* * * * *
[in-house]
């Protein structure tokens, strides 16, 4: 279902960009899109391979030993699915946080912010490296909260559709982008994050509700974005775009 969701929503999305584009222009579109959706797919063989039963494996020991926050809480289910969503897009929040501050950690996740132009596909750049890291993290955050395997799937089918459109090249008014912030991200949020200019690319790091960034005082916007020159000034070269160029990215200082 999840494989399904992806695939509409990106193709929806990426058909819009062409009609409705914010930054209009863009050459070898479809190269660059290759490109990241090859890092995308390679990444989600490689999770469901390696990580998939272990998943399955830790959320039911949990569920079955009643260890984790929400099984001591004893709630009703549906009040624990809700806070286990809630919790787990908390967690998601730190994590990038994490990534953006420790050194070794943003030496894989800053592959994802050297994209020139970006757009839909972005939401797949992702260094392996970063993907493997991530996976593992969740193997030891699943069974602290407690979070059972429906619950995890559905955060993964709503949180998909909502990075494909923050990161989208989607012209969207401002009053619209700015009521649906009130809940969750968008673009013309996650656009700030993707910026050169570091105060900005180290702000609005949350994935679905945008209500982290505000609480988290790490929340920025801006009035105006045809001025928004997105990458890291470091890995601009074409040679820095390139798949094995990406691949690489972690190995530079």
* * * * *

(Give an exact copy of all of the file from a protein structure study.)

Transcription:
[in-house]
């Protein structure tokens, strides 16, 4: 279902960009899109391979030993699915946080912010490296909260559709982008994050509700974005775009 969701929503999305584009222009579109959706797919063989039963494996020991926050809480289910969503897009929040501050950690996740132009596909750049890291993290955050395997799937089918459109090249008014912030991200949020200019690319790091960034005082916007020159000034070269160029990215200082 999840494989399904992806695939509409990106193709929806990426058909819009062409009609409705914010930054209009863009050459070898479809190269660059290759490109990241090859890092995308390679990444989600490689999770469901390696990580998939272990998943399955830790959320039911949990569920079955009643260890984790929400099984001591004893709630009703549906009040624990809700806070286990809630919790787990908390967690998601730190994590990038994490990534953006420790050194070794943003030496894989800053592959994802050297994209020139970006757009839909972005939401797949992702260094392996970063993907493997991530996976593992969740193997030891699943069974602290407690979070059972429906619950995890559905955060993964709503949180998909909502990075494909923050990161989208989607012209969207401002009053619209700015009521649906009130809940969750968008673009013309996650656009700030993707910026050169570091105060900005180290702000609005949350994935679905945008209500982290505000609480988290790490929340920025801006009035105006045809001025928004997105990458890291470091890995601009074409040679820095390139798949094995990406691949690489972690190995530079």